Four of the Best Tuscan Vineyards - On an Electric Bike

Here at Surged, we get bored quickly with “normal”. We love nothing more than going against the grain, so we decided to go to four of Montepulciano’s smallest vineyards… on electric bikes. We didn’t want any cars or gigantic commercial vineyards you could buy at a supermarket chain, so it was just us, a couple of supercharged bikes zipping around the Tuscan countryside in search of the most unique wines the region has to offer. If there’s a better way to visit an area, we’d love to know.

Tuscany is full of hilltop villages, and Montepulciano is no exception. In fact, the prefix monte means hill in Italian. Upon arriving, we walked through the imposing doors of the walls surrounding the city and followed the road up all the way to the main piazza which is home to the city hall, the main church and quaint bars and cafes full of people chatting away over cappuccinos and cornetti (that’s Italian for croissant).

URBAN BIKERY is situated right on the corner of this picturesque square and specializes in cycle travel with their fleet of electric “fat bikes” - like mountain bikes, but with fatter tires… sort of like a motorized 2 wheeled monster trucks. Inside, the english-speaking staff give great tips on where to go and introduce you to their app, which is one of the most intuitive gps systems we’ve ever used. The store itself displays urban-chic products in a large stone-walled room with a vaulted ceiling which gives the whole place the roomy, yet cosy rustic feel so characteristic of Tuscany.


Once on the road, you just have to enjoy the view, feel the warm Tuscan sun on your face and when the road gets steep, let the electric motor kick in to make you feel (almost) like a pro cyclist.


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Our first stop was at Salcheto, where our host Sara treated us to a bit of the history of vineyard and their growing and production techniques. While sipping wine with a view of Montepulciano in the background, Sara explained that at Salcheto, they firmly believe in sustainable production techniques. Nothing goes to waste in their process which she described as “circular growing”, or rather that every product has a use to continue the growing of these fantastic wines. They even go so far as to cover the outside of the wine cellar with a vertical garden to help with insulation while contributing to a healthy earth.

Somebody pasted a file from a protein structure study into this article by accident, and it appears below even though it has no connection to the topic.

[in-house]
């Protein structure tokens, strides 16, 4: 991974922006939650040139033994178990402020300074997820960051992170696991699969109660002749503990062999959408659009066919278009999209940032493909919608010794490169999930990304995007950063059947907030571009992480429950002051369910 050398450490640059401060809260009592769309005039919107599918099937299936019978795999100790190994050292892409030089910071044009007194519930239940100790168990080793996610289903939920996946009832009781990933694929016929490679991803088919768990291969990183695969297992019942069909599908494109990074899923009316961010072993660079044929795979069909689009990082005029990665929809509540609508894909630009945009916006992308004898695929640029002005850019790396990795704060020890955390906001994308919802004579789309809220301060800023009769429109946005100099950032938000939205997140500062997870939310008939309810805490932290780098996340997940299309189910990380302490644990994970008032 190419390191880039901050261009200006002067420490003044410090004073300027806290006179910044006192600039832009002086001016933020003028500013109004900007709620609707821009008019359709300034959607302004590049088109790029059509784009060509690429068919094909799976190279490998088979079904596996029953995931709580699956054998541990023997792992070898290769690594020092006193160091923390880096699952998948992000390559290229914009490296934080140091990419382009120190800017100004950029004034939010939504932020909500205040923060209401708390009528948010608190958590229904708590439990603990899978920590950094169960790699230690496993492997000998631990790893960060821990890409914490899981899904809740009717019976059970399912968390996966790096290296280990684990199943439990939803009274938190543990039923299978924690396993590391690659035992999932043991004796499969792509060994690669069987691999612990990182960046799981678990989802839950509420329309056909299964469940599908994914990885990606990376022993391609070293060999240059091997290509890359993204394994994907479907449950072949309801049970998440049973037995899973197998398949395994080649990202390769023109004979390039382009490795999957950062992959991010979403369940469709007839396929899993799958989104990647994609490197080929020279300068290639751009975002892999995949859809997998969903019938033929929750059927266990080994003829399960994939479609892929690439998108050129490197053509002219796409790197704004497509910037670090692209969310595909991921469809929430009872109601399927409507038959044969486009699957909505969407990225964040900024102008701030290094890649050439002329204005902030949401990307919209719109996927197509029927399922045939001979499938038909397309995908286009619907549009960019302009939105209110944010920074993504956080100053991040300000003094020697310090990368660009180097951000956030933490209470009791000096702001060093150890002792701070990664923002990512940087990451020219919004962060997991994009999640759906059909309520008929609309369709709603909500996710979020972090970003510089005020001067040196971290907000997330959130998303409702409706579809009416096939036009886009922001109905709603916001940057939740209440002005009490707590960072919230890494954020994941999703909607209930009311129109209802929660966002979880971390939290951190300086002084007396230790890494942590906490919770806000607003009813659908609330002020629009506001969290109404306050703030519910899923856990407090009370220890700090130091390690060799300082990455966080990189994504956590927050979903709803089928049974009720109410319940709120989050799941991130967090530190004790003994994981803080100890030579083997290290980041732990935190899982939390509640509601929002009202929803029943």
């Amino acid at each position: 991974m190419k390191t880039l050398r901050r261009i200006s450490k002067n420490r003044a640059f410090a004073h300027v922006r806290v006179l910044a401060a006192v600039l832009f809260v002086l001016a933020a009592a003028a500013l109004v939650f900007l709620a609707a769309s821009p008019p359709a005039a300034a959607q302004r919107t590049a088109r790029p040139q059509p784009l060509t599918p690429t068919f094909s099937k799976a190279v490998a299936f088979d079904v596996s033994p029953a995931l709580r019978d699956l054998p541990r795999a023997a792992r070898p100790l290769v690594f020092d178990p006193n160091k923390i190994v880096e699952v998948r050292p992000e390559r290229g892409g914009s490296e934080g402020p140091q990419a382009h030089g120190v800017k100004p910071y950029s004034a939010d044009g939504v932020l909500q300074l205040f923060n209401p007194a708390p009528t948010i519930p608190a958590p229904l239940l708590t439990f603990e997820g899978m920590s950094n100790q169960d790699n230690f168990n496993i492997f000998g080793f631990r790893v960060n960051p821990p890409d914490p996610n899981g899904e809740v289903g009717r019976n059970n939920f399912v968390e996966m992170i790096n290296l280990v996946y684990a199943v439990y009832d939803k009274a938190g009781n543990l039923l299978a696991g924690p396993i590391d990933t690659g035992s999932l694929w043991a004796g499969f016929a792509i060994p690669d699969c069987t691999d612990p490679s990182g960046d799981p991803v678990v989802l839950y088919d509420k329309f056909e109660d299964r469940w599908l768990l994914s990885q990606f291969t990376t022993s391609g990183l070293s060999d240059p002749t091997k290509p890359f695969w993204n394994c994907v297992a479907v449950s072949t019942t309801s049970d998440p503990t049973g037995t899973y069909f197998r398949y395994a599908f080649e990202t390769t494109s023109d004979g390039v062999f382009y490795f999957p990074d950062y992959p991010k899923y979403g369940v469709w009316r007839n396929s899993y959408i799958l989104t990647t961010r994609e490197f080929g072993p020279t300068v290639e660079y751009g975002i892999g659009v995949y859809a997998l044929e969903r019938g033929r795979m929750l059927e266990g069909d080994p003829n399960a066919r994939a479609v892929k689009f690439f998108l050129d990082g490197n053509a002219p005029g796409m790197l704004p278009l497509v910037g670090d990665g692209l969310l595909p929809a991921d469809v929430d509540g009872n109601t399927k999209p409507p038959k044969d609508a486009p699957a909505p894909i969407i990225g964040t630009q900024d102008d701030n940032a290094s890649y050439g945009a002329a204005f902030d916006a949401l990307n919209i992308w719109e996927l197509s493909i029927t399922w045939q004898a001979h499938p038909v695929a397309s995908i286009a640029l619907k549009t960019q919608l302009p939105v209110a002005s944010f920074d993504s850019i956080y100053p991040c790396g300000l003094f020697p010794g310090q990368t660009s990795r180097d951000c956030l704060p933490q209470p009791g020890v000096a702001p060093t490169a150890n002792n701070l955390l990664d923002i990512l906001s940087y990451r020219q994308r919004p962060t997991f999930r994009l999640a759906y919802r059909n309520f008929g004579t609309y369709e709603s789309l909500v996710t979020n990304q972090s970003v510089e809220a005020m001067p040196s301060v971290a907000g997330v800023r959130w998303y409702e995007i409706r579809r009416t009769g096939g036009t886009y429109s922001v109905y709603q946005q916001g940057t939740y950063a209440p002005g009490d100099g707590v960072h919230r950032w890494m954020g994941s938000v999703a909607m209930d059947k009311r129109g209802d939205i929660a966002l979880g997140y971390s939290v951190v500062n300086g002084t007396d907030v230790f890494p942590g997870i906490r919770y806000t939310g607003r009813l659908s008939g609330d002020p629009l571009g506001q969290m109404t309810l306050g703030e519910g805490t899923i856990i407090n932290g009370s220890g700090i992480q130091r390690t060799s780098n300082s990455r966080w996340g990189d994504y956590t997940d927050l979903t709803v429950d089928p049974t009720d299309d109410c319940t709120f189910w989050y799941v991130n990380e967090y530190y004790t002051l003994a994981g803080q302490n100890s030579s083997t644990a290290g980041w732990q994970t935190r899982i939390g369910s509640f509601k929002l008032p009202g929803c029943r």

Our goal in going to the region was to expose ourselves to a smaller, more authentic Tuscany far from the masses of Florence and massive wine labels. Croce di Febo owner Maurizio took us to a Tuscany that few get to experience. Ever the philosopher, Maurizio explained that the three main ingredients in his wine are “soil, weather, and man” and that each year those variables change. The soil, sculpted by the prehistoric sea and beaches that covered the region in the prehistoric era, changes relatively little year by year compared with the other two factors- man and weather. Each year the weather changes as do Maurizio’s almost artistic interpretation of how he should produce the wine in those conditions. This, he says, makes him like a chef in a restaurant that has different ingredients every day. Every year, his wine is unique and recognizable.

Take a trip with us in the video below:




If you make the journey to Tuscany, you will find that for most, quality is far more important than quantity. Tradition runs deep here and Boscarelli is the embodiment of that. Of the four, Boscarelli is the most traditional vineyard we saw. Make no mistake, it is still small and family run, but certainly has a classic vineyard vibe to it. Boscarelli’s tour, run by Nicolò, showed us where and how each batch of wine is made describing how the vineyard gets the most out of its small productions all the way from fermentation to corking techniques. Like many, Nicolò speaks about the wine in human terms, describing each barrel as if it had a soul. Seeing the passion behind the work firsthand, it's easy to see why.



Nestled between hills on all sides, the picturesque property of Il Molinaccio is the stuff of a Tuscan dream. Standing in the sun kissed yard, owner Alessandro greets us in front of a small stone house and wine cellar. As he takes us through the valley to his vineyards, he stops to touch the soil explaining that this is the base for everything - the soil and the connection to Mother Nature. This is the base on which he makes his wines. He speaks of his wine as having a soul, a sort of being with which the wine makers must be in constant conversation in order to nurture a result befitting of the earth that nurtures the vines. Alessandro is very practical and hands on in his explanation of the process. To illustrate the final step in the nurturing process, we were treated to two wines of different ages, one straight from the barrel, the other bottled. He asked us, what is the difference? Guessing incorrectly, we tried weather, grapes, barrels. With a wry smile he tells us, “age”. Time, patience, a respect for the process and your surroundings will give you, as he says, “a wine you would marry”.


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